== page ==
Today saw the release of the first episode of Hitman, the sixth entry into the now-infamous Hitman series to be released on a monthly basis. It’s been a few years since a new Hitman game has graced our downloads screen, and the overall run on the series has seen its fair share of controversy since its dawn in 2000. Here, we take a look at the series as it has developed so far, and dig into the reasons the name has become associated with such high levels of tension.
Hitman: Codename 47
The first game in the series, developed by IO Interactive and published by Eidos Interactive, came to Windows PC in 2000. It saw the birth of Agent 47 – a human clone who has been trained and genetically enhanced specifically in the art of murder. As he escapes from his test facility and is picked up by The Agency, he becomes part of the famous European contract killing organisation and the series is born. Though it saw little controversial attention in its day, the game was one of the first titles to employ rag doll physics in its gameplay.
Hitman 2: Silent Assassin
In 2002, IO took the game to consoles, releasing the sequel on PC as well as PS2, Xbox, and Gamecube within its first two years of release. The title saw improvements in AI as well as a tighter focus on missions. Chloroform and crossbows were thrown into the mix, however the essential mechanics of the mission-style gameplay still remained. A post-mission ranking system was introduced however – a feature which stuck with the franchise through various forms. The controversy of Silent Assassin however, lies in one particular mission which featured the murder of Sikhs while at a depiction of their most holy site – the Harmandir Sahib. If this wasn’t dodgy enough, the 1984 massacre that took place at said location was enough to put the final nail in this level’s coffin, and the game was rereleased on all platforms without the infamous mission. Despite this, and perhaps because of it, Hitman 2: Silent Assassin still remains the best-selling Hitman game to date.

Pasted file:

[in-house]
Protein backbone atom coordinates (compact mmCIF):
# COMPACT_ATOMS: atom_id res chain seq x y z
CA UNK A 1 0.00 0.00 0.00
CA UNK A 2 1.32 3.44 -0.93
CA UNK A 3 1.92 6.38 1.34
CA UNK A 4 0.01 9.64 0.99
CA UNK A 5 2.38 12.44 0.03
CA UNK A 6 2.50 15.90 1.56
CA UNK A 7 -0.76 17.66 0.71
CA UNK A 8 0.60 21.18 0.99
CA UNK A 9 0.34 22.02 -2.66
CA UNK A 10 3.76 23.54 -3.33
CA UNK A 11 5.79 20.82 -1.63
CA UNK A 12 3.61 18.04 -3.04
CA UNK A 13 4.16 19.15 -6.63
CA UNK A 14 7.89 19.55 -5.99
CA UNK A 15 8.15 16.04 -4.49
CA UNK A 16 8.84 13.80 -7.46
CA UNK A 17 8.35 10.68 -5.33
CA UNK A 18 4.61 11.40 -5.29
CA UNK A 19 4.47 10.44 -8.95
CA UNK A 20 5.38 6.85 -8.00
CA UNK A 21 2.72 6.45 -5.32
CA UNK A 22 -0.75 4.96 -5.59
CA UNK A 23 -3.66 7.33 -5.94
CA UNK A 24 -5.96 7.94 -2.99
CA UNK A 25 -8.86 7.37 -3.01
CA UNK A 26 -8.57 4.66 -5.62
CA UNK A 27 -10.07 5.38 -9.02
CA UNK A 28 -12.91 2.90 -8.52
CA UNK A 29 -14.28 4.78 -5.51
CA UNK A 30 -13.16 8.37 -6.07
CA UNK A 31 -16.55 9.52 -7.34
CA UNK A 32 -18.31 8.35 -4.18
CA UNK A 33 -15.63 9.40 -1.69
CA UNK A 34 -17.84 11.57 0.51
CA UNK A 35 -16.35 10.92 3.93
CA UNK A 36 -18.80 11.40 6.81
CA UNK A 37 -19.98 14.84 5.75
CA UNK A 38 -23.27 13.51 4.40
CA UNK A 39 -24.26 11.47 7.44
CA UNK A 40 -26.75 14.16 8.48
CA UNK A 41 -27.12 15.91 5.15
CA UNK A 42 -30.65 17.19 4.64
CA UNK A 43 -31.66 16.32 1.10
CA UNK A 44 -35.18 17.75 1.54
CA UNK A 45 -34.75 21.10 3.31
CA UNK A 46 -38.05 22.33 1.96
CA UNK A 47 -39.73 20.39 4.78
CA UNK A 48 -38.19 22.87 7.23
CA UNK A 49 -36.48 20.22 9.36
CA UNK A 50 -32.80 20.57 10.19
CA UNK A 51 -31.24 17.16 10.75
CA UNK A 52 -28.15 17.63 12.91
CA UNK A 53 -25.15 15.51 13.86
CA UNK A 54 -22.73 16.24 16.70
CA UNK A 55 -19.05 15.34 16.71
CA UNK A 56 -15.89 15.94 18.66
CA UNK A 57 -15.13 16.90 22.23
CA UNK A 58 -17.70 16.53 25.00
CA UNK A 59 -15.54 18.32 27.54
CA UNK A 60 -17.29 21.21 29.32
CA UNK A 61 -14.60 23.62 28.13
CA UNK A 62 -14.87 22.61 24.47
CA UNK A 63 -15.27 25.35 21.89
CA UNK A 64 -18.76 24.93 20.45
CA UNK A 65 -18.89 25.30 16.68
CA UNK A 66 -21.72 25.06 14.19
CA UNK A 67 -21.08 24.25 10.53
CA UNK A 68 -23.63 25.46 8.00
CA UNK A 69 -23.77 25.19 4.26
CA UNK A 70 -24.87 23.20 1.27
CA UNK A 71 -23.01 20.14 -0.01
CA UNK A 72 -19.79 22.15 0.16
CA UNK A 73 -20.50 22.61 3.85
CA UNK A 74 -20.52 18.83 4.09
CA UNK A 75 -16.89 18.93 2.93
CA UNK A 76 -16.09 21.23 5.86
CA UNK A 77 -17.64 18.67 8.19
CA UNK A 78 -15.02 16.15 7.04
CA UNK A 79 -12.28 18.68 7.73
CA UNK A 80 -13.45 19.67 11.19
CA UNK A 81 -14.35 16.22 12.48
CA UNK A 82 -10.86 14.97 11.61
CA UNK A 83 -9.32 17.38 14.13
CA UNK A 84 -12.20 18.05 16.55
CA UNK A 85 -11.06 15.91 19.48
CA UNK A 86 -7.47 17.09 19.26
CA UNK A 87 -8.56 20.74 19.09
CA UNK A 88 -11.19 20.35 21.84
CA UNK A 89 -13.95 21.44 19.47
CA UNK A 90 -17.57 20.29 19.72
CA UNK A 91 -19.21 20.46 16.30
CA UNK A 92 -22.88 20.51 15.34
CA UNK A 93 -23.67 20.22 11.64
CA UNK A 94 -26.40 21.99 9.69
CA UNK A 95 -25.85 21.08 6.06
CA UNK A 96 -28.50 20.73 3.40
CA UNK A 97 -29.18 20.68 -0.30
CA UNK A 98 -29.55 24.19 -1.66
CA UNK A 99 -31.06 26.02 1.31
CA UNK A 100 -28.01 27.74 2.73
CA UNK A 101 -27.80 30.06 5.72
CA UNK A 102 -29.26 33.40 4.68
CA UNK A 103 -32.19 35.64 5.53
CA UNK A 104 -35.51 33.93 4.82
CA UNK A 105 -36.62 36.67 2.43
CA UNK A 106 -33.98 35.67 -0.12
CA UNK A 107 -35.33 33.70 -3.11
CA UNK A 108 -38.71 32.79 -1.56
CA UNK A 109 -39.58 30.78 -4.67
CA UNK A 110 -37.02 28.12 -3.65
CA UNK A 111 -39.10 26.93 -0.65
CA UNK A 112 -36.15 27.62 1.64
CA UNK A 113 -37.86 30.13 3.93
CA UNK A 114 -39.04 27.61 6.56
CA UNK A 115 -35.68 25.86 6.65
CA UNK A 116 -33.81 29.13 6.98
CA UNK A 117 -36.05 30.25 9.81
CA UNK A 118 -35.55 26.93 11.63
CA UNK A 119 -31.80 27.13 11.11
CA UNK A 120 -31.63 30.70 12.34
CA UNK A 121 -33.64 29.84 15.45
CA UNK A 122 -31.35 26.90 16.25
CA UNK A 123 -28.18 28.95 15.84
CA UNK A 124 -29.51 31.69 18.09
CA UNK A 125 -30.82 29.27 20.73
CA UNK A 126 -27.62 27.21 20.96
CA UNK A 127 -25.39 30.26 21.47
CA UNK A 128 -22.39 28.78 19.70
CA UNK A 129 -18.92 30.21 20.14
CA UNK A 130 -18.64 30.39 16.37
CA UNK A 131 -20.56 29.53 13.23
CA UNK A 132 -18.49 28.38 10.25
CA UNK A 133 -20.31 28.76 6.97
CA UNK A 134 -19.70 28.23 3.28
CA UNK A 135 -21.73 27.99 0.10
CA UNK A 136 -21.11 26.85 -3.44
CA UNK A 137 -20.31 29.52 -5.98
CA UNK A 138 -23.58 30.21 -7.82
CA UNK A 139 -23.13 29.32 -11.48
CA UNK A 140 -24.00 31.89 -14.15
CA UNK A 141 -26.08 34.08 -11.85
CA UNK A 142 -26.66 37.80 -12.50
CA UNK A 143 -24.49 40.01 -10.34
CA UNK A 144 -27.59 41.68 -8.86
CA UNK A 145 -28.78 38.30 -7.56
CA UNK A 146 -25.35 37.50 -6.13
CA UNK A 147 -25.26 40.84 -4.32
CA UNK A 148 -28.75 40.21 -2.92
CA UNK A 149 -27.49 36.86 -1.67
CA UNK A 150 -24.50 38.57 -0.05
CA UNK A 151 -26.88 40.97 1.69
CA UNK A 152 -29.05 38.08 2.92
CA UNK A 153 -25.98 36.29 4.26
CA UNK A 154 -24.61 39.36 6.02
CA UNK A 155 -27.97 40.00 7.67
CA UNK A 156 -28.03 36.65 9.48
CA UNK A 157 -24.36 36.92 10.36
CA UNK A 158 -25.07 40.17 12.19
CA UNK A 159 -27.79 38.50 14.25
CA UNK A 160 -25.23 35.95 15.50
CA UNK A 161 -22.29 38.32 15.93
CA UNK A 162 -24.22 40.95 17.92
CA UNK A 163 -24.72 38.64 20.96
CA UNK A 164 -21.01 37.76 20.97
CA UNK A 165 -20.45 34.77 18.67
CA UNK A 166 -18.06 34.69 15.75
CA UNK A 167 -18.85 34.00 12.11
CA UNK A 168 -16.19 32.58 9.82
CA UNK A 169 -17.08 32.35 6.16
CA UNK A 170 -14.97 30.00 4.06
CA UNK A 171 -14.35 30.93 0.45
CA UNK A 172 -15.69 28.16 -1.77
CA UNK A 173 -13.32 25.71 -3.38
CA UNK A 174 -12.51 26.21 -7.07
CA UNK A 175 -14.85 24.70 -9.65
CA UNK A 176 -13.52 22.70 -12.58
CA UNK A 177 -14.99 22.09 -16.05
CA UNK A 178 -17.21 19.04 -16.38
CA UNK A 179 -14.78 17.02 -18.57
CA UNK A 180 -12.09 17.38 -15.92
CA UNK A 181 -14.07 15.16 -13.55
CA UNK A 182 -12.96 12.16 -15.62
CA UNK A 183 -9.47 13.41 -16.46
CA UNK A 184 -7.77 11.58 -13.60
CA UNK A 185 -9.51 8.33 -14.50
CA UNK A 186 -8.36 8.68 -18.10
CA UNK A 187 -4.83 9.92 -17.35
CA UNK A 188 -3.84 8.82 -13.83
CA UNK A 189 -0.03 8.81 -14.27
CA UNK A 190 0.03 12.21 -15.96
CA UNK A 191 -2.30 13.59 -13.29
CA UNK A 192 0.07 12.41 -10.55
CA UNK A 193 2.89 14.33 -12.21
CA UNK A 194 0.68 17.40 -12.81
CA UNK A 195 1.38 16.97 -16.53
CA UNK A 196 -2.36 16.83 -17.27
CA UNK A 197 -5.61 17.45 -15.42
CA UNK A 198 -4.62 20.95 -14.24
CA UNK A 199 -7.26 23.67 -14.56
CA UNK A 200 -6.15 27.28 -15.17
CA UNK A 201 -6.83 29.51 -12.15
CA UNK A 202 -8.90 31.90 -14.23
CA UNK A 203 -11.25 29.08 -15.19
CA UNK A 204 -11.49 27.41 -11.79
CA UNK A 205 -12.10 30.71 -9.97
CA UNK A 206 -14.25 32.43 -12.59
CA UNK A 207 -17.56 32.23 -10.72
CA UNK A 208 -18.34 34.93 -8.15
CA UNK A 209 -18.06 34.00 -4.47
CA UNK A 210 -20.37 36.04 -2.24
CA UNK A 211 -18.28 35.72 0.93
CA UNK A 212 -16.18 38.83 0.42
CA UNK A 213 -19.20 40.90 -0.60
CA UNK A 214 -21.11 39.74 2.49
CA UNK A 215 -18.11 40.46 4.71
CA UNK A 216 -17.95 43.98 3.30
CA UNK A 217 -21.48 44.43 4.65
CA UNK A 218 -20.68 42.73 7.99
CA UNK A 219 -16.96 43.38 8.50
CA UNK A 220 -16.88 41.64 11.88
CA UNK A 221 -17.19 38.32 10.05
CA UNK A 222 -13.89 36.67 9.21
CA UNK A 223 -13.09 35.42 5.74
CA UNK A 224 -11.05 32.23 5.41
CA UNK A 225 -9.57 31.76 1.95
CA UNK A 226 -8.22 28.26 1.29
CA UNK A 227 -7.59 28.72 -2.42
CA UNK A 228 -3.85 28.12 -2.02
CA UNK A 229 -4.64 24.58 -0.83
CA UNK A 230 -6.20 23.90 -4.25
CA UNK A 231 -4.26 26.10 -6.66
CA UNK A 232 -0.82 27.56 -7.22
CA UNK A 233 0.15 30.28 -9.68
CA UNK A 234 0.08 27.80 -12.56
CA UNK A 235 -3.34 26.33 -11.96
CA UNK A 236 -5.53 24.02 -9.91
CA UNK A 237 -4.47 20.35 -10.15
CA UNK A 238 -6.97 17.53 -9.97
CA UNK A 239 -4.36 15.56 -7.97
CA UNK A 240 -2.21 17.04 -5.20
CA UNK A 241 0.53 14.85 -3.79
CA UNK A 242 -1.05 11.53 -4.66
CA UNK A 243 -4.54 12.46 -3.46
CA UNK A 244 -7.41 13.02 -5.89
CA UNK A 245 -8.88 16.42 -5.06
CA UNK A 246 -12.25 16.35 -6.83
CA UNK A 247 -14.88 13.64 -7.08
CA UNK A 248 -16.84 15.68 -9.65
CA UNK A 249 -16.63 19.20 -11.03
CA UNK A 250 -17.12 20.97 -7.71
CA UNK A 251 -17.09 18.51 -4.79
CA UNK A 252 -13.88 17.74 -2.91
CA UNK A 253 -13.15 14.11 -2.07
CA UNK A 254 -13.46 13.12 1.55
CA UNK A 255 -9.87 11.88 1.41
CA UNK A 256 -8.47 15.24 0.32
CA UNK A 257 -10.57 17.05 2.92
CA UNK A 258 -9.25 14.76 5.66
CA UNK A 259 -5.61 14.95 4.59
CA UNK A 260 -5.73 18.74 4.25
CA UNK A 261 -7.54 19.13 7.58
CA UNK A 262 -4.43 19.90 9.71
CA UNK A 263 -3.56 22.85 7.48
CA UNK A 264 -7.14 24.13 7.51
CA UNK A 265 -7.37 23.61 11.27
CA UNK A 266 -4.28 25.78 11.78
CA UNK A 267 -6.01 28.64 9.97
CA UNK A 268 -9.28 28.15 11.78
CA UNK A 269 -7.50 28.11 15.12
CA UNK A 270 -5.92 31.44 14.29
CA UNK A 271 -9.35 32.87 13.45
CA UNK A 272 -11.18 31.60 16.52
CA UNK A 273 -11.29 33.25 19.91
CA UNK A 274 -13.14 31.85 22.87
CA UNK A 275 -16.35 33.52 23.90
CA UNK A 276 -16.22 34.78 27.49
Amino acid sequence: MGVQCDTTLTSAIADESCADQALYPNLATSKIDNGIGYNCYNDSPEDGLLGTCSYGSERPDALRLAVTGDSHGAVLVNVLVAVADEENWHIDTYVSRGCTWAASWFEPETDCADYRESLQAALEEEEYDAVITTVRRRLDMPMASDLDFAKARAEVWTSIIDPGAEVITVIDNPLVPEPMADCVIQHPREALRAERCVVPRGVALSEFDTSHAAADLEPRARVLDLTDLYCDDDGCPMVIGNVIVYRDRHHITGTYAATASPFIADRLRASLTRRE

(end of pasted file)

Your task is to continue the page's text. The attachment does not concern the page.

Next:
Hitman: Blood Money
Skipping forward slightly in our list, Blood Money took the series to the US for the first time in 2006. Released on PC, PS2, PS3, Xbox, and Xbox 360, the game revamped many combat features, such as unarmed combat, melee weapons, and the use of NPCs as human shields (in a subtle departure from the first title which actively punished the player for killing non-target characters). The ability to make the killing look like an accident was also paired with a new Notoriety System whereby if 47 is captured on CCTV or witnessed, more NPCs are likely to recognise him. There were a host of mechanics in place around this Notoriety System as well, such as the ability to swipe CCTV tapes before they could be accessed, or black mailing poor witnesses. With improved animations, and the entire game running on a new engine, it was the then-next-gen title to set the PS3 and Xbox 360 off. This time, though Blood Money has since been labelled the most violent instalment in the series, it wasn’t the game itself that raised issues. Magazine advertisements, the most famous of which depicted a woman lying on a bed in lingerie with a bullet hole in her forehead alongside the words “beautifully executed”, caused a ruckus with the media. Several other ads were published, each similarly designed.
The first title to be published by Square Enix rather than Eidos Interactive, Absolution claimed before its release that it was far more accessible than its predecessors and its subtle departure from the mission style gameplay and more into linear narrative startled and upset critics. Released on the 47th week of the year, in November 2012, the game was the series’ first endeavour into online play. Featuring online ‘Contracts’, where players can modify the game world to create missions for other players, Absolution was representative of the industry’s shift to linear campaigns, and mission based online play. There were several aspects of Absolution’s marketing that ruffled some feathers however. First up, the cinematic teaser trailer released in May 2012, title “Attach of the Saints” depicted armed nuns wearing PVC and latex being shot down in an onslaught of gunfire. This, some argued, was a sexist portrayal of women, and the company apologised for the ad. Nevertheless, they were at it again in December when on the 4th, a Facebook app emerged that allowed users to flag and identify friends as targets for assassination. Said friend would then receive a video on their Facebook wall identifying them as a target, and merging their Facebook photos and details with a clip of 47 shooting them. As if this wasn’t dodgy enough, the methods of identifying female targets included “hairy legs”, “muffin top”, and “small tits”, whereas the males were identified by “shit hair”, or “tiny penis”. Needless to say, the app was taken down the same day of its release.